It is always a terrible tragedy when someone loses something important that they have been working on because they did not properly save their document. This happens more often to Excel and Word users than you think!
Fortunately, in the last two releases, Microsoft has added many features to help reduce the chances of data loss due to crashes, power outages, accidental deletions, and more. One feature is called AutoRecover and the other, lesser known feature, is called AutoBackup.
In this article, I’ll show you how to configure both settings to keep your data as secure as possible. I’d also like to mention that the latest versions of Office allow you to save documents directly to OneDrive, which is a good option because you can still access your work even if your hard drive fails.
Automatic recovery is enabled by default and basically automatically saves the document to temporary storage at a specified interval. To view the autosave settings, click File and then Options.
Click “Save” in the menu on the left and you will see an “Autosave” option under the “Save Books” section.
By default, autosave information is saved every 10 minutes. Apart from the interval, Excel must be idle for 30 seconds before the data is saved. In addition, the autosave information is saved in the location specified here for the autosave file. So how does it work? Basically, let’s say you have a worksheet like the one below and you saved it.
Now, suppose I add the following data to an Excel spreadsheet and wait about 10 minutes without saving the document. Since the auto-restore interval is set to 10 minutes, you need to wait at least the same for the data to be backed up.
In my case, I simulated an Excel crash by opening Task Manager and interrupting the Excel process. After that, I opened Excel again and immediately saw the option “Show recovered files”.
If you click on this, it will open a list of Excel files that can be recovered. In my case, it had an original file that only had data in A1 and A2 formats, and also had an auto-recover file that included data that I had not saved to disk.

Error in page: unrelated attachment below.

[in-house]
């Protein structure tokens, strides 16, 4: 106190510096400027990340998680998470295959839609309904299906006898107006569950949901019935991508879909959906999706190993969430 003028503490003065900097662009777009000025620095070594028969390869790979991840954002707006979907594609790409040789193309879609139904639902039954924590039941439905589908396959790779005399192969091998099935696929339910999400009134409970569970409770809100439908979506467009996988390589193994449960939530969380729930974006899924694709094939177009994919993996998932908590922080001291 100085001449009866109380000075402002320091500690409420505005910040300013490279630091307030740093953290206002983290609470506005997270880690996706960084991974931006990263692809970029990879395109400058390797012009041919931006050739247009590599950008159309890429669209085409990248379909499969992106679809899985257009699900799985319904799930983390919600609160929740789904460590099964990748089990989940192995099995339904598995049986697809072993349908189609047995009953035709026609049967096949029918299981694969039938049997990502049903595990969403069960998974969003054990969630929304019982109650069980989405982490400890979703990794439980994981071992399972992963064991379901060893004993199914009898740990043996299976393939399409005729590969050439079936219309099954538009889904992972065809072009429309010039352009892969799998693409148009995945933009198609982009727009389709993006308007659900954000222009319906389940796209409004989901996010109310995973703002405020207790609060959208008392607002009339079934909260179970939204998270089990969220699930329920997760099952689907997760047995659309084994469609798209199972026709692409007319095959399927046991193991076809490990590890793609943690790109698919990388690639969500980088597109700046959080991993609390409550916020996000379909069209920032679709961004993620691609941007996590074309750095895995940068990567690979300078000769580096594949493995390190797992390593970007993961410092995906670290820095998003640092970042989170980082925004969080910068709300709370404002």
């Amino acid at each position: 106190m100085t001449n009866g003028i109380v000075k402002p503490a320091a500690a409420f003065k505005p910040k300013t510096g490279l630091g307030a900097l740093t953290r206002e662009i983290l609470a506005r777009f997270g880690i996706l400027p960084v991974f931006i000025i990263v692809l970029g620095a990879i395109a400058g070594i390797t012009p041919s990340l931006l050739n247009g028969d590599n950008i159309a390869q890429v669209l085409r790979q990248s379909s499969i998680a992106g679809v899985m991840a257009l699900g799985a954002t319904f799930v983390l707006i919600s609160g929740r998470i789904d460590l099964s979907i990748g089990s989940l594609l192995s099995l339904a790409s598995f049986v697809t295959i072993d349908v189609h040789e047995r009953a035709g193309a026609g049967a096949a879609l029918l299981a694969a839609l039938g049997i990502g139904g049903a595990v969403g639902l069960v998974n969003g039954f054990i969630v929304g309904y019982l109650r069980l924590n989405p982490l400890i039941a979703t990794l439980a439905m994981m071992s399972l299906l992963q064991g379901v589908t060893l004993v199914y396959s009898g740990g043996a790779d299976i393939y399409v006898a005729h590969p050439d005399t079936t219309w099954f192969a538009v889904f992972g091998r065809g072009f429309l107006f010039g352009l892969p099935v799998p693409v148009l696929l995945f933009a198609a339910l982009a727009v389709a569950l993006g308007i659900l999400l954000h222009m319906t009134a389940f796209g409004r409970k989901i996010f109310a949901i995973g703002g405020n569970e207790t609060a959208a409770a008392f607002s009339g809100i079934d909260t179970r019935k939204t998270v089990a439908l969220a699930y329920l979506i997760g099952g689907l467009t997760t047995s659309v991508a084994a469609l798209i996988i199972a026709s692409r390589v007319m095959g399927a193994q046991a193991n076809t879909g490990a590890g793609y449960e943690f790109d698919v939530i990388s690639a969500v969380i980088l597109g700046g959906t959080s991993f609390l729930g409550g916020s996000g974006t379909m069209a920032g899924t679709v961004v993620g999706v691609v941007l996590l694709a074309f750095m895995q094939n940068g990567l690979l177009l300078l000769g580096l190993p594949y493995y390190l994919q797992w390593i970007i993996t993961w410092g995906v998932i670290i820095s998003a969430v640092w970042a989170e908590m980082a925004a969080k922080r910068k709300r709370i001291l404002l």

Clicking on any of the items in the list will open another instance of Excel showing the data in that particular file. Overall, this is a really useful feature for when you haven’t saved all of your work, but Excel exits unexpectedly.
The main disadvantage of this feature is that the autosave data is stored on the same hard drive as your file, so if something happens to your hard drive, everything is gone. You can change the location in the settings above to a separate hard drive or even a network location, which I highly recommend.
Note that autosave information is also automatically deleted by Excel in the following cases:
- You save the file manually or using the File – Save As command.
- You close the file or exit Excel (whether you save the file or not).
- You completely disable AutoRecover or just for the book
Basically, whenever you save a file, it gets rid of the autosave data. Also, if you manually log out of Excel and don’t save the data, it will delete the autosave data. Just keep this in mind when using this function. If you use Excel heavily, I would suggest setting the automatic recovery interval to about 2 or 3 minutes instead of 10.
Another feature that few people know about is AutoBackup. To use it, you need to save the file first to go to the Save dialog box. If you already have a saved Excel document, go to File, then Save As and choose a location. When you do this, the Save As dialog box opens.
In the dialog box, click the Tools button to the left of the Save button. You will see several options, one of which is General. When you click on it, a small window with additional options will appear.
Go ahead and check the Always create a backup box. Click OK, and now when you save the file, the Excel backup file will also be created with .XLK extension. Please note that the first time you do this, the files will be exactly the same. If you edit the original file and then save it again, the backup file will remain the same (original data). However, the third save will add information up to the second save to the backup file.
Typically, the backup file is always one version below the current version. Therefore, if you made multiple changes, saved the file, and then wanted to revert to a version that did not have those changes, you can simply open the backup file.
The file is saved in the same location as the original file and there seems to be no way to change this. This feature does not enhance the security of your document, but it can help in certain circumstances.
Hopefully, enabling these backup and restore features in Excel will save you from losing important data. It’s always a good idea to use a cloud storage (like OneDrive) as an additional safety net in case your computer crashes. If you have any questions, do not hesitate to comment. Enjoy!